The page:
State Auditor Report Finds Room for Improvement in College Grad Rates
A new report from the office of the Utah State Auditor shows the state could improve on college graduation rates.
David Stringfellow is the chief economist for the office of the Utah State Auditor. Looking at education records that date back to 1999, he says he found too few students are prepared for higher education and not enough earn degrees. But Stringfellow was also able to predict which students would graduate, including students who take 15 or more credit ours per semester and students who complete individual courses.
“Remediation hours were kind of surprising,” Stringfellow says. “The students that had higher numbers of hours of remediation were much less likely to graduate from college.”
Only about half of students who enter the higher education system in Utah will graduate with an Associate or Bachelor degree. Stringfellow says that’s about middle-of-the-pack when compared to other states. And looking at ACT scores, he found that while about 80 percent of high school students say they plan to go to college, only about a quarter of them are prepared for entry-level college courses.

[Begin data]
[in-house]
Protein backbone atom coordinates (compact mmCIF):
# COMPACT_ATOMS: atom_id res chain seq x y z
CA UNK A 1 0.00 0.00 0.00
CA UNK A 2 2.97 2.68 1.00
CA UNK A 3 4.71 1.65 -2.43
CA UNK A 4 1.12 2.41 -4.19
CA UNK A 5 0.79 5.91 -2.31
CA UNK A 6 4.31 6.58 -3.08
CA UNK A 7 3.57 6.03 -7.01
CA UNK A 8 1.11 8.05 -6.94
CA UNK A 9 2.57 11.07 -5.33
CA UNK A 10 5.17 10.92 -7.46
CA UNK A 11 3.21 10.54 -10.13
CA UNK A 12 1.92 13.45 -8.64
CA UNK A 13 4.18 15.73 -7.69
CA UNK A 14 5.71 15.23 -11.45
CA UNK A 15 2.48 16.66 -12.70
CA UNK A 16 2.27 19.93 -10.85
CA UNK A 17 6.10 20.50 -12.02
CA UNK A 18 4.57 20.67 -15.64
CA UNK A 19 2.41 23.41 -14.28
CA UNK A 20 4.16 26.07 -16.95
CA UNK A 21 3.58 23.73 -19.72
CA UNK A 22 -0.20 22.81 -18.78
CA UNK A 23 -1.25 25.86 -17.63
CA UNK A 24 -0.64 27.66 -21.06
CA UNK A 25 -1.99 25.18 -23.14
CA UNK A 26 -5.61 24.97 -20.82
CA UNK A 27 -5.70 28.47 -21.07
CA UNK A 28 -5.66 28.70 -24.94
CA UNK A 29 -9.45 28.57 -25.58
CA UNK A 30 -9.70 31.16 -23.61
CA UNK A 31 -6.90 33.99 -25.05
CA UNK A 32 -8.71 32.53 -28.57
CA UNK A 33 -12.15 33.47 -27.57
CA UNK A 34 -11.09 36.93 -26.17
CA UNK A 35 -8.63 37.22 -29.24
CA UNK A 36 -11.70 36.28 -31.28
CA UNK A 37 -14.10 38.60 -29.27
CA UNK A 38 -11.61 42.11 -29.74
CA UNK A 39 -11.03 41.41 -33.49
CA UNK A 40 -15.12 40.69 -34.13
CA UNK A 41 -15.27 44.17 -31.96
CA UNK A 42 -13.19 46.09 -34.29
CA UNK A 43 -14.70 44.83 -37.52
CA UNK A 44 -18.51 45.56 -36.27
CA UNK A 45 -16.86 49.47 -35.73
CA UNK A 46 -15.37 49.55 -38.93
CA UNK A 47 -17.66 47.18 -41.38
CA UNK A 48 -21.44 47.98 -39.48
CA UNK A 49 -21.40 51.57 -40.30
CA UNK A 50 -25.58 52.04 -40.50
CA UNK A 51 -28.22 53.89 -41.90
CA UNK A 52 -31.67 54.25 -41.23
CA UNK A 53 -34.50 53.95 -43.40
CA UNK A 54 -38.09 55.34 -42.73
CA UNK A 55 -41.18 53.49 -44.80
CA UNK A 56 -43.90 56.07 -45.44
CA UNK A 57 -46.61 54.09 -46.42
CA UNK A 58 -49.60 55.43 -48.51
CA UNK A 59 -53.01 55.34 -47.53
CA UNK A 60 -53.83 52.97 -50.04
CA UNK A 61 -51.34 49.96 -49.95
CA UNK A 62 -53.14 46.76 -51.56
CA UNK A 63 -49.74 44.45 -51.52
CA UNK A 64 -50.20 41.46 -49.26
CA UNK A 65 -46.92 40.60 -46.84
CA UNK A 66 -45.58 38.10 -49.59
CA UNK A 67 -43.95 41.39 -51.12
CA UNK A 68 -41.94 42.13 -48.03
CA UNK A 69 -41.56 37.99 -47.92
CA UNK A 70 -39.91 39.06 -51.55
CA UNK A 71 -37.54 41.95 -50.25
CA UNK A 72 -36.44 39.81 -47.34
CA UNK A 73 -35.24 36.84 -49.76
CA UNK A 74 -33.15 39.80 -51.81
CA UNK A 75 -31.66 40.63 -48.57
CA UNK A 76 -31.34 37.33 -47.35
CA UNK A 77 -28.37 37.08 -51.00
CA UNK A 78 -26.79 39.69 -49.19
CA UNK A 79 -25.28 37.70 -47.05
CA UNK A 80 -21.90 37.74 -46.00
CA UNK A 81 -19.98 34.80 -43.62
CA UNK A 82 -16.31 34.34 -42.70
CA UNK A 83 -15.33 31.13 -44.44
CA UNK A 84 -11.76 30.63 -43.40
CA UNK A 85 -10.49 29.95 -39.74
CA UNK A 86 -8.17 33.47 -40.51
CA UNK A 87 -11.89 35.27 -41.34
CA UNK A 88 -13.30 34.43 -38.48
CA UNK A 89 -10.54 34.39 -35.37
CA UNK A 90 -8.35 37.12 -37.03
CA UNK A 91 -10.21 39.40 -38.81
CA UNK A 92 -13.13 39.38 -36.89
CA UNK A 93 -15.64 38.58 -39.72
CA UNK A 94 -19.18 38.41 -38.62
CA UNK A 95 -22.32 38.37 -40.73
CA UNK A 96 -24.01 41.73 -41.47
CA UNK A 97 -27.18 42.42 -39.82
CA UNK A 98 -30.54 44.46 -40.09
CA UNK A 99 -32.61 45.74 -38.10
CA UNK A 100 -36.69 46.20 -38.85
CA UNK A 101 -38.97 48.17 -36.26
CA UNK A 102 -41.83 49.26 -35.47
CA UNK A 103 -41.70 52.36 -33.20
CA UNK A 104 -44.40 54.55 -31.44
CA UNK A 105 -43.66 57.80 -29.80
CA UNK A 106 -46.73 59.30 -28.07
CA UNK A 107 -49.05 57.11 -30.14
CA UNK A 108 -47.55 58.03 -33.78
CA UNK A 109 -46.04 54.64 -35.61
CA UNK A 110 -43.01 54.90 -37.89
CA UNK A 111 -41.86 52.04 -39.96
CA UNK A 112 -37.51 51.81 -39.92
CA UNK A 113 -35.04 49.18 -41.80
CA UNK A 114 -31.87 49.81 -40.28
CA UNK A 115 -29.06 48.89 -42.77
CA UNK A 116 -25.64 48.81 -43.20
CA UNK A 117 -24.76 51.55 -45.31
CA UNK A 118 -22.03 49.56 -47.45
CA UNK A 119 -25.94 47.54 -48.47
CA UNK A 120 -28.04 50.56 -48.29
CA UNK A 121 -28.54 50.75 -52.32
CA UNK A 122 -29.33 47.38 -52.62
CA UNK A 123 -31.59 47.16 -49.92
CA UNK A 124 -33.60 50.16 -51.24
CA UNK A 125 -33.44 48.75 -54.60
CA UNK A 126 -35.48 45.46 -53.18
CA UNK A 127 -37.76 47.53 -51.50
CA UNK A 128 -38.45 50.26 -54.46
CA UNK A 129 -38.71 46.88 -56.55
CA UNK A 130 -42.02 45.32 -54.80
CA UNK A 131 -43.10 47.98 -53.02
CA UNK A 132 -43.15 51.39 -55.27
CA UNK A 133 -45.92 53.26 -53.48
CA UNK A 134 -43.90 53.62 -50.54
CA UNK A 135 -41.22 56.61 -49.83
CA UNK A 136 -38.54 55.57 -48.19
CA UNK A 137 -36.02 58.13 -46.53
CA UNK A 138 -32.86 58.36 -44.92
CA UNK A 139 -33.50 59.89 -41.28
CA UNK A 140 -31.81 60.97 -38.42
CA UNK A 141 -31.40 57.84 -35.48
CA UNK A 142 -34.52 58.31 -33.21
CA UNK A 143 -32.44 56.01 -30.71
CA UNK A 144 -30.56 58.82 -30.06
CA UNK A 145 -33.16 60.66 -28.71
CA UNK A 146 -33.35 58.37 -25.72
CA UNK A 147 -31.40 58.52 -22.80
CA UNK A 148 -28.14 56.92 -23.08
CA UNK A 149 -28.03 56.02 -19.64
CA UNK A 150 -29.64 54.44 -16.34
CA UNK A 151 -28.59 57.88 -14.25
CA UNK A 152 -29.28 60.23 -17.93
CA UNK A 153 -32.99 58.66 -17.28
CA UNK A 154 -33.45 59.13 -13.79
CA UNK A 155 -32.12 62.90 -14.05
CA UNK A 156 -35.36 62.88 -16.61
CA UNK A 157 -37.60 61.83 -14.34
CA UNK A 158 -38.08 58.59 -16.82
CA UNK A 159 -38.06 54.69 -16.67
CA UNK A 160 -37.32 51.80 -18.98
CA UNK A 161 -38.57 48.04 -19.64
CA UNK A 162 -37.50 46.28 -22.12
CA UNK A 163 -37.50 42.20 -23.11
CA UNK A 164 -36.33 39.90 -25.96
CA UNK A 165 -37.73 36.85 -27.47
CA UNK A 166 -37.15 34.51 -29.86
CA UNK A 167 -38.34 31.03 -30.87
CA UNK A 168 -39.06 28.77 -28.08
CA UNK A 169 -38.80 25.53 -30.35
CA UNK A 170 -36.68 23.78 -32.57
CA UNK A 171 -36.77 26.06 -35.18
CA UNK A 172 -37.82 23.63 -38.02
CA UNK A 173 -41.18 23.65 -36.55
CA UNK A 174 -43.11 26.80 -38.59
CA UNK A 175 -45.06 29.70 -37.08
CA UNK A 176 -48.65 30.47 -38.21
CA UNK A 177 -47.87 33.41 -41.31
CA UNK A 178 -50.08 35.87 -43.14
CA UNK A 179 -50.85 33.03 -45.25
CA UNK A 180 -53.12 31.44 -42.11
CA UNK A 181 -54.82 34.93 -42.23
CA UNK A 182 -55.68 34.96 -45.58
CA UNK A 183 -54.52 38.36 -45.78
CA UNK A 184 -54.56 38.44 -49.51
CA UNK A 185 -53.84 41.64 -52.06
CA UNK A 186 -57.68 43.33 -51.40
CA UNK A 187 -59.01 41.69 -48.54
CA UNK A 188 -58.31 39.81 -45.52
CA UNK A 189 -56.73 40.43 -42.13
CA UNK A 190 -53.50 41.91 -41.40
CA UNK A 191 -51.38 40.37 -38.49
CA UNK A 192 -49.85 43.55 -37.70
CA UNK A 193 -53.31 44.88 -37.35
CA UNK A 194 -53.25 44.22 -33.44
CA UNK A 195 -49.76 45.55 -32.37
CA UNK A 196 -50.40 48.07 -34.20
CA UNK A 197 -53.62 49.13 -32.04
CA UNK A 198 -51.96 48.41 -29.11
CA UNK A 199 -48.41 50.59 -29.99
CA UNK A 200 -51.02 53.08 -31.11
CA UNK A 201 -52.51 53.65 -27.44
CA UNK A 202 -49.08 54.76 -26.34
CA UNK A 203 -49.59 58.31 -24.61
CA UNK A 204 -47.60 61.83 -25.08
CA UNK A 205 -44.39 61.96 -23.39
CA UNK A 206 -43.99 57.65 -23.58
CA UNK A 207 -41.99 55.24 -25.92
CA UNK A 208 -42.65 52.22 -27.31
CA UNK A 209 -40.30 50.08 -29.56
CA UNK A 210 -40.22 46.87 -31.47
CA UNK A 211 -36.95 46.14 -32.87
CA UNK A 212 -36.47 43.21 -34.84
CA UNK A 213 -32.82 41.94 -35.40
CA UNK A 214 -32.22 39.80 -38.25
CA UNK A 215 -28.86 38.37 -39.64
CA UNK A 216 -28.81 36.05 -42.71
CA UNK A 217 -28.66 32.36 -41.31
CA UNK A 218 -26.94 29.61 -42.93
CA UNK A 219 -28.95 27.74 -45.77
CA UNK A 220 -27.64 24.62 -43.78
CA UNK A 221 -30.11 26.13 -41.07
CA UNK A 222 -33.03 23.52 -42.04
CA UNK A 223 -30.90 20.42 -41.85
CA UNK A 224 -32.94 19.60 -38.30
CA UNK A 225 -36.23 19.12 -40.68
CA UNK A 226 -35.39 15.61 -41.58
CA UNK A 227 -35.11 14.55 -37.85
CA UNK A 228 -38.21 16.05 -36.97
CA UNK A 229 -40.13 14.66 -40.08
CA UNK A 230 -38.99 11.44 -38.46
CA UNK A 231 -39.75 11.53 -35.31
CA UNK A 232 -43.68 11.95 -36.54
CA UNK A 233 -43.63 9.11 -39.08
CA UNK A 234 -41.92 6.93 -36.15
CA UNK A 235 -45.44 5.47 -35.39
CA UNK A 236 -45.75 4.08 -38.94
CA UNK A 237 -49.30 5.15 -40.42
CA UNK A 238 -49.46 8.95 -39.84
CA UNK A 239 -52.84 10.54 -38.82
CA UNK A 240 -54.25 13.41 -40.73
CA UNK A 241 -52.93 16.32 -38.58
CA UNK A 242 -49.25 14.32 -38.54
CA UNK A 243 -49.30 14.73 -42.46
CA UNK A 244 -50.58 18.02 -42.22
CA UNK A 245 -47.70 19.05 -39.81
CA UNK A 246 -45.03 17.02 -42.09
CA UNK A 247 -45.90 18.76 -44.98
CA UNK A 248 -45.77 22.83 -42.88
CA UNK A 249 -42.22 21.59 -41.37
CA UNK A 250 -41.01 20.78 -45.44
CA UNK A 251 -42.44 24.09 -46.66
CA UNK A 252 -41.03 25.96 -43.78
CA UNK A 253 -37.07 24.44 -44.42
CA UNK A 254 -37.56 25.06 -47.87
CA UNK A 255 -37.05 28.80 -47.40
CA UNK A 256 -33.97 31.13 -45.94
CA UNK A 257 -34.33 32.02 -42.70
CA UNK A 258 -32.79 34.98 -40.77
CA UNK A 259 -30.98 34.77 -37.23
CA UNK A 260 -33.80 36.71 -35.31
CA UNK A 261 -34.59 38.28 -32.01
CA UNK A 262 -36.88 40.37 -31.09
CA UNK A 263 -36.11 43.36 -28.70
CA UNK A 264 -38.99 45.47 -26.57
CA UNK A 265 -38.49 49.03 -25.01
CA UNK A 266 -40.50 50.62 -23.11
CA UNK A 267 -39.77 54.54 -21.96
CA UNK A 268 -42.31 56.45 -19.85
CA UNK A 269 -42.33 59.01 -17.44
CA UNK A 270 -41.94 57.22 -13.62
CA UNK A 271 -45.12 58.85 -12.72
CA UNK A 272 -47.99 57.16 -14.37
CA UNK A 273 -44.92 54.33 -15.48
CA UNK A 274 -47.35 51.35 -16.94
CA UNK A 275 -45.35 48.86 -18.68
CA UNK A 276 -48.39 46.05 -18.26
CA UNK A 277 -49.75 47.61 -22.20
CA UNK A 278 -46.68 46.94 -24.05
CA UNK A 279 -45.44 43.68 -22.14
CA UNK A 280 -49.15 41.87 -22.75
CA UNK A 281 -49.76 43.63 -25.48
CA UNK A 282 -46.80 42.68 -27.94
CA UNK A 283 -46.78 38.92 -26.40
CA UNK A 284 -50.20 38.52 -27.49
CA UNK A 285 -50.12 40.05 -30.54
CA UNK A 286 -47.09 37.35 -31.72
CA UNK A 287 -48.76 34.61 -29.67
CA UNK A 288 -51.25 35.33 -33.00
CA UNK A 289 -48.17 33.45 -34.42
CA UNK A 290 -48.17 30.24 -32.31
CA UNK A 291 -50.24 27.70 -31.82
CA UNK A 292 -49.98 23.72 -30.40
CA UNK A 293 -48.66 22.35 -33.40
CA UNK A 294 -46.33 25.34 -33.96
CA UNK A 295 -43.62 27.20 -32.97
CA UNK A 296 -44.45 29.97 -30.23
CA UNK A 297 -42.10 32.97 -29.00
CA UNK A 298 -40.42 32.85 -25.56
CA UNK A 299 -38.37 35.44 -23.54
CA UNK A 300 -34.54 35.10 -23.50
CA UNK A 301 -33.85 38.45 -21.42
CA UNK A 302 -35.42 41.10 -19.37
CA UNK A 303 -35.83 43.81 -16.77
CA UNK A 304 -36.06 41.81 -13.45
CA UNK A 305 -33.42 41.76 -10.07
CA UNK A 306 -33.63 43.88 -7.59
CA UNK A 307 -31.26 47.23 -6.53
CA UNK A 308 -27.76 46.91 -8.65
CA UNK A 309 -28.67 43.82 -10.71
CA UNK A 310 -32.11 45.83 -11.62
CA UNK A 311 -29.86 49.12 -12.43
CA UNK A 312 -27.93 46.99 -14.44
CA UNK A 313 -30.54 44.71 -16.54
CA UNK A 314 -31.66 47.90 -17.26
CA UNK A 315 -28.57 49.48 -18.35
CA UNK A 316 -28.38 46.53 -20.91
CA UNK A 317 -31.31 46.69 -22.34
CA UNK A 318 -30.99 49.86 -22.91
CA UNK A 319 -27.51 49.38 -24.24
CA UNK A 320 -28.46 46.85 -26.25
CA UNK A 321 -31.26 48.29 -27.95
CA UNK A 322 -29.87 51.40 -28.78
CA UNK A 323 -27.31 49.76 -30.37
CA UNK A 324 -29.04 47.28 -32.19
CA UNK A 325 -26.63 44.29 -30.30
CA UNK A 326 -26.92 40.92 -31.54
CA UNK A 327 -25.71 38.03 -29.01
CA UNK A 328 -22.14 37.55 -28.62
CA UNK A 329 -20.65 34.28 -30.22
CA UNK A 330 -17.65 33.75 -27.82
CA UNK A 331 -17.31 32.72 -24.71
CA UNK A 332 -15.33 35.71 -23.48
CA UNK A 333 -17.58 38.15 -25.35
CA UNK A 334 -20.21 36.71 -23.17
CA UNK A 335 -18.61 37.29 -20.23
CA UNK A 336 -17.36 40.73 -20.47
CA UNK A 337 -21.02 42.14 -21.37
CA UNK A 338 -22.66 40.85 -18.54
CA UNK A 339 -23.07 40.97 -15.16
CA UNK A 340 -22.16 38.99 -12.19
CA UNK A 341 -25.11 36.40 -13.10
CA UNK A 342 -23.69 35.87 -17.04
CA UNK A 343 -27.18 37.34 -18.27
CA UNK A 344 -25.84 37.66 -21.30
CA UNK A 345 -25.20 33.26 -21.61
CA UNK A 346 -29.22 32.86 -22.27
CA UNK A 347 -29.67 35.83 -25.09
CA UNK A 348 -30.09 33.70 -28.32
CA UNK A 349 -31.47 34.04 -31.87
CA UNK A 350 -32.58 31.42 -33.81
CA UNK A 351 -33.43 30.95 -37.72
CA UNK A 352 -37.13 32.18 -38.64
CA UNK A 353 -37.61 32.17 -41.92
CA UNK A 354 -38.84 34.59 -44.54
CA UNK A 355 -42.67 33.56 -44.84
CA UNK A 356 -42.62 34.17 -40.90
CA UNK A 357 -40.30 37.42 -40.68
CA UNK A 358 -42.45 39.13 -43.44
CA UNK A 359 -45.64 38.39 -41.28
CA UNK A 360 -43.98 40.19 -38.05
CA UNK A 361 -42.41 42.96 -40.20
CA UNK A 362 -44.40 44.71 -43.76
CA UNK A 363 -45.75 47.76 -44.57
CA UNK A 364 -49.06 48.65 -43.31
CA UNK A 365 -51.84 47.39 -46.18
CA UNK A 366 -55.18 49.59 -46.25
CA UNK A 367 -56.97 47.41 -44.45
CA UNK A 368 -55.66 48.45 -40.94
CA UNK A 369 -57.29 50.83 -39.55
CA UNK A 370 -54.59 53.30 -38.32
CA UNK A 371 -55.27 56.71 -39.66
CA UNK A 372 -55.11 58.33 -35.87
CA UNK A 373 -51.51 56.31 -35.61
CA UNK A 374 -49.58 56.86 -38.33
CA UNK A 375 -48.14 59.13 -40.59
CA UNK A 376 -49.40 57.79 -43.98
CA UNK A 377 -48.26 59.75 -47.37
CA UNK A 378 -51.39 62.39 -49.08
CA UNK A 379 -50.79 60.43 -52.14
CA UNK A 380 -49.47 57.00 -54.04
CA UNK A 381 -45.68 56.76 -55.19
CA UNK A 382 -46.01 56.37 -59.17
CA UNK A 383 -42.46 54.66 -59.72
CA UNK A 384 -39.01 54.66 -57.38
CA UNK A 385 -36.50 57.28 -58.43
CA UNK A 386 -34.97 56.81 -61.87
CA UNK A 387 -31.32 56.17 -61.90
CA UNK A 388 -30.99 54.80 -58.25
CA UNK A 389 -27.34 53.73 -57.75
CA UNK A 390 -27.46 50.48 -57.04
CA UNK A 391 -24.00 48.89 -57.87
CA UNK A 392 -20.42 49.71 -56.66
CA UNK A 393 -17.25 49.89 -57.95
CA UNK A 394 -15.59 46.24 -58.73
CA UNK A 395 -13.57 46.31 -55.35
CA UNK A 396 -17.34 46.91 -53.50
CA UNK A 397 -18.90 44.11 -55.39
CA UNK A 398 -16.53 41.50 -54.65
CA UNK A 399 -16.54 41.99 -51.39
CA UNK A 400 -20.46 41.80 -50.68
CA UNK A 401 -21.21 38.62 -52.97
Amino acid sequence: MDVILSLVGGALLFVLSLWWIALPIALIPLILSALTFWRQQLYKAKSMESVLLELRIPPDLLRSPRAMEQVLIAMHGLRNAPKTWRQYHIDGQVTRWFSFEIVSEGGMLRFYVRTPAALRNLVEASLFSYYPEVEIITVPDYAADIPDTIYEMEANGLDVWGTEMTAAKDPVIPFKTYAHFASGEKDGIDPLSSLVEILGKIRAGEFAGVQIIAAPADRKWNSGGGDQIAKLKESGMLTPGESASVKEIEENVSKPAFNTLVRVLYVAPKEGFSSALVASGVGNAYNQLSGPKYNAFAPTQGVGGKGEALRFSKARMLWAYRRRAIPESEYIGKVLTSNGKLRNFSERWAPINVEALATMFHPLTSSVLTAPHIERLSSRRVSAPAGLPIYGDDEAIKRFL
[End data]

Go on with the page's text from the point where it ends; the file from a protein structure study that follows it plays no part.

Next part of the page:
Higher Education Commissioner Dave Buhler says every institution in Utah is focused on improving remediation. He says the report doesn’t stress how those courses are helpful to many students who may only need one or two classes.
“But it does make a pretty clear point that those who spend a lot of time in these courses do not have great success,” Buhler says. “And if you think about it, it’s not too surprising. You know, it’s not connecting for them.”
The report recommends Utah colleges and universities redesign the remediation system. That could take the form of online tutorials and free courses to better prepare students before they even enroll.